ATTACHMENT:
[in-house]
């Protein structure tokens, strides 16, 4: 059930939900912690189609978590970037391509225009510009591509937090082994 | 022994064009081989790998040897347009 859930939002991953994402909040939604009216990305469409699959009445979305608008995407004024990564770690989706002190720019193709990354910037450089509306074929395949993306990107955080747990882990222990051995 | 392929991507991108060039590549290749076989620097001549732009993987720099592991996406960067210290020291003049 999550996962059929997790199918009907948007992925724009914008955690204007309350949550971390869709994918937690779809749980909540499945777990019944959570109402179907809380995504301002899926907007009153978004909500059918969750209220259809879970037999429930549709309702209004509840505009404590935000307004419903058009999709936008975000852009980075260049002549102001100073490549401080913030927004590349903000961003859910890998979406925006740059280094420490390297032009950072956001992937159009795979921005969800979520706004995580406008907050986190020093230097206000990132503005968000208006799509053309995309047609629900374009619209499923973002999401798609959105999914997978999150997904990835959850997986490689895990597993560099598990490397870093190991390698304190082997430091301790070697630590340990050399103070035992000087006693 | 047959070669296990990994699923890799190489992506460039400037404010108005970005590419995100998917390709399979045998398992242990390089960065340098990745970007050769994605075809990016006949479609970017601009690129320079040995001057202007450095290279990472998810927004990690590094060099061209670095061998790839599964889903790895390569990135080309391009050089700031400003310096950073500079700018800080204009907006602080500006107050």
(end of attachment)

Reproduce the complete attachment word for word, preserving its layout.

[in-house]
């Protein structure tokens, strides 16, 4: 059930939900912690189609978590970037391509225009510009591509937090082994 | 022994064009081989790998040897347009 859930939002991953994402909040939604009216990305469409699959009445979305608008995407004024990564770690989706002190720019193709990354910037450089509306074929395949993306990107955080747990882990222990051995 | 392929991507991108060039590549290749076989620097001549732009993987720099592991996406960067210290020291003049 999550996962059929997790199918009907948007992925724009914008955690204007309350949550971390869709994918937690779809749980909540499945777990019944959570109402179907809380995504301002899926907007009153978004909500059918969750209220259809879970037999429930549709309702209004509840505009404590935000307004419903058009999709936008975000852009980075260049002549102001100073490549401080913030927004590349903000961003859910890998979406925006740059280094420490390297032009950072956001992937159009795979921005969800979520706004995580406008907050986190020093230097206000990132503005968000208006799509053309995309047609629900374009619209499923973002999401798609959105999914997978999150997904990835959850997986490689895990597993560099598990490397870093190991390698304190082997430091301790070697630590340990050399103070035992000087006693 | 047959070669296990990994699923890799190489992506460039400037404010108005970005590419995100998917390709399979045998398992242990390089960065340098990745970007050769994605075809990016006949479609970017601009690129320079040995001057202007450095290279990472998810927004990690590094060099061209670095061998790839599964889903790895390569990135080309391009050089700031400003310096950073500079700018800080204009907006602080500006107050």